A Complete Guide to NIST Cybersecurity Framework

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NIST Cybersecurity Framework (CSF) is a voluntary security framework created through industry, academic, and US government collaboration that aims at reducing cyber risks to critical infrastructure. The framework is a result of the Presidential Executive Order (EO) 13636 that directed NIST to develop a framework in collaboration with the security stakeholders of the economic and National security of the US. 

Here, we explore the NIST Cybersecurity Framework in its entirety and discuss its structure, benefits, and implementation at length. 

What Is NIST Cybersecurity Framework (CSF)?

The NIST framework is based on the existing standards, guidelines, and best practices in security, and promotes the protection of critical infrastructure. The NIST CSF has a flexible, prioritized, repeatable, and cost-effective approach towards the management of cybersecurity-related risk. 

The reliable functioning of critical infrastructure is the backbone of the United States and its increased complexity and connectivity has become a target of different cybersecurity attacks. These attacks can harm the target organization's ability to innovate, gain, and maintain customers. Further, they pose financial and reputational risks and affect the bottom line of every organization - its customers!

Hence, the NIST Cybersecurity Framework is a result of the updated role of NIST - working in collaboration with academia, industry, and government.

This cybersecurity framework also includes information security controls and measures and can be used by critical infrastructure owners and operators to identify, assess and manage cyber risks.

History of NIST

In February 2013, Barack H. Obama, the then US President, issued the above-mentioned Executive Order (EO) 13636 that focused on improving the cybersecurity of critical infrastructure.

The order called for the NIST to work in collaboration with the stakeholders to develop a cybersecurity framework that operators and business owners can use voluntarily.

The final version of the CSF document was released in 2014 in multiple languages, namely - Spanish, Japanese, Portuguese, and Arabic, for use by different governments.

The draft was revised in 2017, and the version was named Framework Version 1.1. It was made publicly available in 2018. 

Why Is NIST Cybersecurity Framework Important?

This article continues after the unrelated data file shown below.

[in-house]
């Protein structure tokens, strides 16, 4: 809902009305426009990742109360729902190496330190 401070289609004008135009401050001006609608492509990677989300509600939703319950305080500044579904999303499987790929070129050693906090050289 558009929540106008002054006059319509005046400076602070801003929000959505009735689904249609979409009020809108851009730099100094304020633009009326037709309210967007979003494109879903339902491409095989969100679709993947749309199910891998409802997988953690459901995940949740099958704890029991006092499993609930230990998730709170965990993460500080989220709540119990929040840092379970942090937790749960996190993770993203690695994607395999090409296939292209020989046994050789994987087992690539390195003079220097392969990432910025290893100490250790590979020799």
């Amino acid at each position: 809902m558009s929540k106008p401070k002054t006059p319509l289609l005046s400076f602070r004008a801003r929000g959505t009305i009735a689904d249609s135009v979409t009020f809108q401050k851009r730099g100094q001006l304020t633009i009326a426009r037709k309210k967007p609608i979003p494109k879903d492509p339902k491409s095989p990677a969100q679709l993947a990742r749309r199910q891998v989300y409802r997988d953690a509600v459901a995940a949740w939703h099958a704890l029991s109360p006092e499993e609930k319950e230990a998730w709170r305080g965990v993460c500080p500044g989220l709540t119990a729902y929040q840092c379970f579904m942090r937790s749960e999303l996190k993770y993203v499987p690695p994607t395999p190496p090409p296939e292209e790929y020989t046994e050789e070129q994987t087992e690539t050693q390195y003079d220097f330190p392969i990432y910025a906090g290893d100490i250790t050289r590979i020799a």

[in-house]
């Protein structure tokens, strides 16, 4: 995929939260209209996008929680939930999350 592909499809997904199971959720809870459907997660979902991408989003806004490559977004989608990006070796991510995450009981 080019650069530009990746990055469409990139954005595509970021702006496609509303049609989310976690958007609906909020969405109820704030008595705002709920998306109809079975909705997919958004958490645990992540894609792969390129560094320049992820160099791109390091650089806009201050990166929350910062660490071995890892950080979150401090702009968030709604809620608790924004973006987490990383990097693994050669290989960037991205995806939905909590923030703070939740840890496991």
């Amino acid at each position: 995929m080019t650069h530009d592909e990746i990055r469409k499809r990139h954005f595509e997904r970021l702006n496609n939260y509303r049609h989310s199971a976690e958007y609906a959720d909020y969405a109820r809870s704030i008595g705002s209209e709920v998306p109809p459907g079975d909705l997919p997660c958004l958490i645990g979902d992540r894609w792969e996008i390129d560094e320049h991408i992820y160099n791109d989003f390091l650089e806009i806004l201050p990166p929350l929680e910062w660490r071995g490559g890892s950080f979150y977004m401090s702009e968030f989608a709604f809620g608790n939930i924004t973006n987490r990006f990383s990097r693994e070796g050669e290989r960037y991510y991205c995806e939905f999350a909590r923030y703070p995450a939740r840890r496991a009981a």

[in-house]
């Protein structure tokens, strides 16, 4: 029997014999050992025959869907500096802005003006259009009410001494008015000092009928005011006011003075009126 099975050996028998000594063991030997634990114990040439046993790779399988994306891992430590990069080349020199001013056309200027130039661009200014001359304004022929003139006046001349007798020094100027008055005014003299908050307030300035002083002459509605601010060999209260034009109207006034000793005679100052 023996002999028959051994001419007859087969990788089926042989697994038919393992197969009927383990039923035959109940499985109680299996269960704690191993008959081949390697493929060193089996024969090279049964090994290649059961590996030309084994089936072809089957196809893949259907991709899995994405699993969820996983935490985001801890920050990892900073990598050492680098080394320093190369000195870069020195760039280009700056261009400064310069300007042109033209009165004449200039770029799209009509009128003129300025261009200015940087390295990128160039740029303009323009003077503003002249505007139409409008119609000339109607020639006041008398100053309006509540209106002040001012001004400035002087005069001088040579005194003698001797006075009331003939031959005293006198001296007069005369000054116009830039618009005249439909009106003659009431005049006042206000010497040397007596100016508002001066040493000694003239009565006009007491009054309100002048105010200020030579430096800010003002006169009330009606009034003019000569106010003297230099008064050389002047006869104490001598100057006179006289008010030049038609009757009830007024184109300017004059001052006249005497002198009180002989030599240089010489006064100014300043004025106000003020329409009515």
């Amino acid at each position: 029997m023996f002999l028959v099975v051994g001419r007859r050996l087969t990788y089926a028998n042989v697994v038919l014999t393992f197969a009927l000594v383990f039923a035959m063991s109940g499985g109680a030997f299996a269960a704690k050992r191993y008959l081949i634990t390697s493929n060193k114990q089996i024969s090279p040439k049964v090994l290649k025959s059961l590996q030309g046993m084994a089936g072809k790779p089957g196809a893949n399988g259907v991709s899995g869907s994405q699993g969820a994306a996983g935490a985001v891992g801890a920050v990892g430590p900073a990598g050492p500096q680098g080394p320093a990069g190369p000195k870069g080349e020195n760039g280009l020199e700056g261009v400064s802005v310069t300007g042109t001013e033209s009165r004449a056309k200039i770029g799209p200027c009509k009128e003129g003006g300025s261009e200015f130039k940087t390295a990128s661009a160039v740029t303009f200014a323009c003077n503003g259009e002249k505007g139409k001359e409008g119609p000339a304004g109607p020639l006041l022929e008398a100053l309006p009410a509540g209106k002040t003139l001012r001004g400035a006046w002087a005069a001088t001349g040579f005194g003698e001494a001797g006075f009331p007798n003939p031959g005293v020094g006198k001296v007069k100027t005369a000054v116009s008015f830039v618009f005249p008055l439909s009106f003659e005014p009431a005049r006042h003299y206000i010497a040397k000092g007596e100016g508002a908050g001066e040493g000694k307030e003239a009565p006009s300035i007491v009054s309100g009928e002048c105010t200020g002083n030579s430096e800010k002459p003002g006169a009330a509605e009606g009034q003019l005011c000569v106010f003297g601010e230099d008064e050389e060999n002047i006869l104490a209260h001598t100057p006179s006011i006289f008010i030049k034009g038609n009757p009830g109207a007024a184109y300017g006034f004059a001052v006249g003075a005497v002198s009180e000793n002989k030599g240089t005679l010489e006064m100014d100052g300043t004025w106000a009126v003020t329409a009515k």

NIST CSF is a system of security standards, guidelines, and best practices that help critical infrastructure organizations and their operators to identify, assess and manage cyber risks. It is a flexible and cost-effective approach to promote organizational security and make the critical infrastructure more resilient and robust against the increasing number of attacks. 

The framework derives its importance from various benefits its offers, that are:

1) Superior, Proactive and Unbiased Cybersecurity

NIST CSF is a result of combined efforts and experiential learnings of thousands of security professionals, academia, and industry leaders. Hence, it obviously exceeds the application and effectiveness of the standalone security practice and techniques. It is widely used and acknowledged as the most comprehensive security framework by multiple sectors - SMBs, Healthcare, Homeland Securities, Academia, and critical infrastructure

2) Long Term Results

CSF is a cybersecurity and risk management framework that you can use for the long term, as long as you want. You migrate from the "audit-based" security management mindset to a more responsive and adaptive security posture. Consistent compliance with the NIST Cyber Security Framework proves to be a strong and resilient strategy in the long run. 

3) Ripple Effect

Compliance with the NIST CSF has a ripple effect on your clients, prospects, and supply chains. In the wake of a plethora of security attacks, businesses are looking for businesses with consistently adapting security postures and CSF is a substantial selling point in such deals. 

4) Flexibility

CSF is the most flexible, repeatable, and cost-efficient security framework as of now, because of its result-driven and risk-based approach. It is being used by a myriad of organizations in every sector and comes with highly customizable features. The functions are intuitive, and highly comprehensive that make it the best security framework for every organization undoubtedly

Related Blog: A Glance At The United States Cyber Security Laws

3 Main Components of NIST Cybersecurity Framework

The NIST Cybersecurity Framework has three main components (as shown in the visual below):

  • Core
  • Profile 
  • Implementation Tiers

NIST Cybersecurity Framework

1) The Framework Core

The Framework Core offers a number of desired cybersecurity activities and their outcomes presented in the form of categories. It is available in simple and non-technical language that makes it easy to understand for multi-disciplinary teams.

The core has three parts:

  • Functions (Identify, Protect, Detect, Respond, and Recover)
  • 23 Categories split across the above-mentioned functions
  • 108 Subcategories that are highly detailed and are outcome-driven statements organizations can use for creating or improving their cybersecurity system